Killer of Wisconsin police officers had warrant, history of domestic abuse, authorities say
Chetek officer Emily Breidenbach and Cameron officer Hunter Scheel pulled over Glenn Douglas Perry's vehicle after receiving a report of "concerning behavior."
The two police officers killed in a traffic stop shootout in Northwestern Wisconsin on Saturday — including one whose career began in Stoughton — had stopped the gunman's vehicle because he had a warrant out for his arrest, the state Department of Justice said Monday.
Emily Breidenbach, 32, of the Chetek Police Department and Hunter Scheel, 23, of the Cameron Police Department, had pulled over the vehicle driven by Glenn Douglas Perry, 50, after they received a report of "concerning behavior," DOJ said.
Gunfire ensued, leaving Breidenbach and Scheel dead. Perry was taken to a hospital and later died, DOJ said.
The reason for Perry's warrant was not immediately available in online court records. The New Auburn resident had pleaded no contest to disorderly conduct and domestic abuse in May 2020, according to court records.
The Barron County District Attorney's Office, led by Brian Wright, asked the court to dismiss misdemeanor charges of battery and bail jumping against Perry at the time. Perry had no criminal history outside of Wisconsin, according to court records.
Since the slayings, there's been an outpouring of support for the officers and their families in Barron County and beyond.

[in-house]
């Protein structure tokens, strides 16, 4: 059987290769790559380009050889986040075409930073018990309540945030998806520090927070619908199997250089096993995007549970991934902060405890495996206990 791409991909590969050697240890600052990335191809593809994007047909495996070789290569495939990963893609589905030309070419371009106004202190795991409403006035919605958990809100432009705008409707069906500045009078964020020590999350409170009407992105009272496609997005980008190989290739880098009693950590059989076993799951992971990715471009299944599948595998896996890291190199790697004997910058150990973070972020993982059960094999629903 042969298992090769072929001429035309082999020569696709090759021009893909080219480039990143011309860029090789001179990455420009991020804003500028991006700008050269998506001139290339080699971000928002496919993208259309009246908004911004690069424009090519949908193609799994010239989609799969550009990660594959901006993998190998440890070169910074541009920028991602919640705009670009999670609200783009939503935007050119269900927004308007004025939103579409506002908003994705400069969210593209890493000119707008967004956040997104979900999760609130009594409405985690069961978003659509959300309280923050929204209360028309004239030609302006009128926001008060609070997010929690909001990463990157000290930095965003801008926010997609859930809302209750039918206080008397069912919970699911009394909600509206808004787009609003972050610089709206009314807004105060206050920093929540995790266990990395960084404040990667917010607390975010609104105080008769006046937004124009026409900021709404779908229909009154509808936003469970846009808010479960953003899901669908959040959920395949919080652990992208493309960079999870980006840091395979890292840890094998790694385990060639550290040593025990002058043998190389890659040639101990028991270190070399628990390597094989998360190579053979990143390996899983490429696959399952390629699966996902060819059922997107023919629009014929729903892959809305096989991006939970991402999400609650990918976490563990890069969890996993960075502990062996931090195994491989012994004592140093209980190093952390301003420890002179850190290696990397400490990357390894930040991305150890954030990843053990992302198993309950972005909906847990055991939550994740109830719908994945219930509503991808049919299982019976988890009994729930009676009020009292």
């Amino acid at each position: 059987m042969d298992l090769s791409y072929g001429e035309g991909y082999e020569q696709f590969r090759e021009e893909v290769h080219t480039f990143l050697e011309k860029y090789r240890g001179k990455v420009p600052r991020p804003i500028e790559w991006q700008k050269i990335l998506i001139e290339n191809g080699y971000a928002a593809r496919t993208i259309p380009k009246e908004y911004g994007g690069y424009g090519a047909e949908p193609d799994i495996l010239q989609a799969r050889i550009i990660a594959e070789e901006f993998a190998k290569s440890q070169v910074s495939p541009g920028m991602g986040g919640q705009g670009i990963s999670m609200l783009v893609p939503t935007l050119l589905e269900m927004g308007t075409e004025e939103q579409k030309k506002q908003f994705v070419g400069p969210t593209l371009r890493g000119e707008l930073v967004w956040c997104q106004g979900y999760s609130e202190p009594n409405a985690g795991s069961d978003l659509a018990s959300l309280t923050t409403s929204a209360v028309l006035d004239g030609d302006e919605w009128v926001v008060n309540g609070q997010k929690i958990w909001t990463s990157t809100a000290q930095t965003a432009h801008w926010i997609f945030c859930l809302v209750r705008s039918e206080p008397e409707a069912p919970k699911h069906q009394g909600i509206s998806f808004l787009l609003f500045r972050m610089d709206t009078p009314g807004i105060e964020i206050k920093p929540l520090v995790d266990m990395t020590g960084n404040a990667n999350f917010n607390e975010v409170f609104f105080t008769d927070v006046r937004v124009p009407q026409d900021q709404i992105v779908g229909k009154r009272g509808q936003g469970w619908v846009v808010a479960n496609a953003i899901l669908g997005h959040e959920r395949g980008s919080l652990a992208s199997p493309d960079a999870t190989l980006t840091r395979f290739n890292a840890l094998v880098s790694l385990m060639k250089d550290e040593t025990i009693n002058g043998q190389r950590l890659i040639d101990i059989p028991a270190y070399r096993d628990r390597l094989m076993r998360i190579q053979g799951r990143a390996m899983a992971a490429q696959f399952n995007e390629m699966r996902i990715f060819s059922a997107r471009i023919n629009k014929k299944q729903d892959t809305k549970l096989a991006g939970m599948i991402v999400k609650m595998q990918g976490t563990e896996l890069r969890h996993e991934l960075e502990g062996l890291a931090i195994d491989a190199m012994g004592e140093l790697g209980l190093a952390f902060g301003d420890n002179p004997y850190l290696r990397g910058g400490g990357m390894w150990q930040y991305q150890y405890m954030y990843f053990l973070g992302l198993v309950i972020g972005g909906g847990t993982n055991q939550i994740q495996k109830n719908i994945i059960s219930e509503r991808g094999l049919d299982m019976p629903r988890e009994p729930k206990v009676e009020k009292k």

Breidenbach was the daughter of former Chetek Police Chief Robert Breidenbach. She was the department's K-9 therapy dog handler and had been with the force since 2019, Chetek Police Chief Ron Ambrozaitis said.
"Our love and condolences go out to both families and all those with whom they served," Ambrozaitis said. "We, as a law enforcement family, will do everything possible to continue to provide support and comfort to Hunter and Emily's families. They will be missed by everyone."
Breidenbach had been on Chetek's police force for about four years and previously spent nine months with the Stoughton Police Department.
Scheel had served as an officer for one year.
Gov. Tony Evers first identified Breidenbach and Scheel in a tweet on Monday.
The governor offered his condolences to their families and said he planned to sign executive orders lowering U.S. and Wisconsin flags in their honor once funeral arrangements have been made.
DOJ's Division of Criminal Investigation is leading an investigation of the incident with assistance from the Barron County Sheriff's Office, Rusk County Sheriff's Office, the state Department of Natural Resources, State Patrol, State Crime Lab and a DCI crime response specialist. All involved law enforcement officials are fully cooperating with the investigation, DOJ said.
State Journal reporter Chris Rickert and Chippewa Herald reporter Audrey Korte contributed to this report.
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